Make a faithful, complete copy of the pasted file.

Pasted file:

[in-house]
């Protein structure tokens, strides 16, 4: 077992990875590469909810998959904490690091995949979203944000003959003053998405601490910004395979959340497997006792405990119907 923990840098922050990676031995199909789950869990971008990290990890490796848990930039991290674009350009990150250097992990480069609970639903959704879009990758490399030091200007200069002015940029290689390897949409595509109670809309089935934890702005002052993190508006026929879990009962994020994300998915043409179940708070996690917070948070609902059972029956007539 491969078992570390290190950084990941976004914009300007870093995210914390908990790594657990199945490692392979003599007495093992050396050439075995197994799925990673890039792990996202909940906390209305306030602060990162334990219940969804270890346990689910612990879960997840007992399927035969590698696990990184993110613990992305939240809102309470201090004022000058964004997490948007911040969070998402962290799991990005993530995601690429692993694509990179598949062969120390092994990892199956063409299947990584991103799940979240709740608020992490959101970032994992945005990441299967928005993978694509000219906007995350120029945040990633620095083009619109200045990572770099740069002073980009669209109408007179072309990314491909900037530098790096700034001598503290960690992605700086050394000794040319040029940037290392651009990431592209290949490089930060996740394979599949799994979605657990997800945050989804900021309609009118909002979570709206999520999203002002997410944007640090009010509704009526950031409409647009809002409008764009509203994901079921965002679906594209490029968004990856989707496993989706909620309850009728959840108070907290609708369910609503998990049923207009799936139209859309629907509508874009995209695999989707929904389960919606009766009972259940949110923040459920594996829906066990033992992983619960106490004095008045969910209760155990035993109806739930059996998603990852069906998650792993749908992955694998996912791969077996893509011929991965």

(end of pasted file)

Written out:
[in-house]
């Protein structure tokens, strides 16, 4: 077992990875590469909810998959904490690091995949979203944000003959003053998405601490910004395979959340497997006792405990119907 923990840098922050990676031995199909789950869990971008990290990890490796848990930039991290674009350009990150250097992990480069609970639903959704879009990758490399030091200007200069002015940029290689390897949409595509109670809309089935934890702005002052993190508006026929879990009962994020994300998915043409179940708070996690917070948070609902059972029956007539 491969078992570390290190950084990941976004914009300007870093995210914390908990790594657990199945490692392979003599007495093992050396050439075995197994799925990673890039792990996202909940906390209305306030602060990162334990219940969804270890346990689910612990879960997840007992399927035969590698696990990184993110613990992305939240809102309470201090004022000058964004997490948007911040969070998402962290799991990005993530995601690429692993694509990179598949062969120390092994990892199956063409299947990584991103799940979240709740608020992490959101970032994992945005990441299967928005993978694509000219906007995350120029945040990633620095083009619109200045990572770099740069002073980009669209109408007179072309990314491909900037530098790096700034001598503290960690992605700086050394000794040319040029940037290392651009990431592209290949490089930060996740394979599949799994979605657990997800945050989804900021309609009118909002979570709206999520999203002002997410944007640090009010509704009526950031409409647009809002409008764009509203994901079921965002679906594209490029968004990856989707496993989706909620309850009728959840108070907290609708369910609503998990049923207009799936139209859309629907509508874009995209695999989707929904389960919606009766009972259940949110923040459920594996829906066990033992992983619960106490004095008045969910209760155990035993109806739930059996998603990852069906998650792993749908992955694998996912791969077996893509011929991965």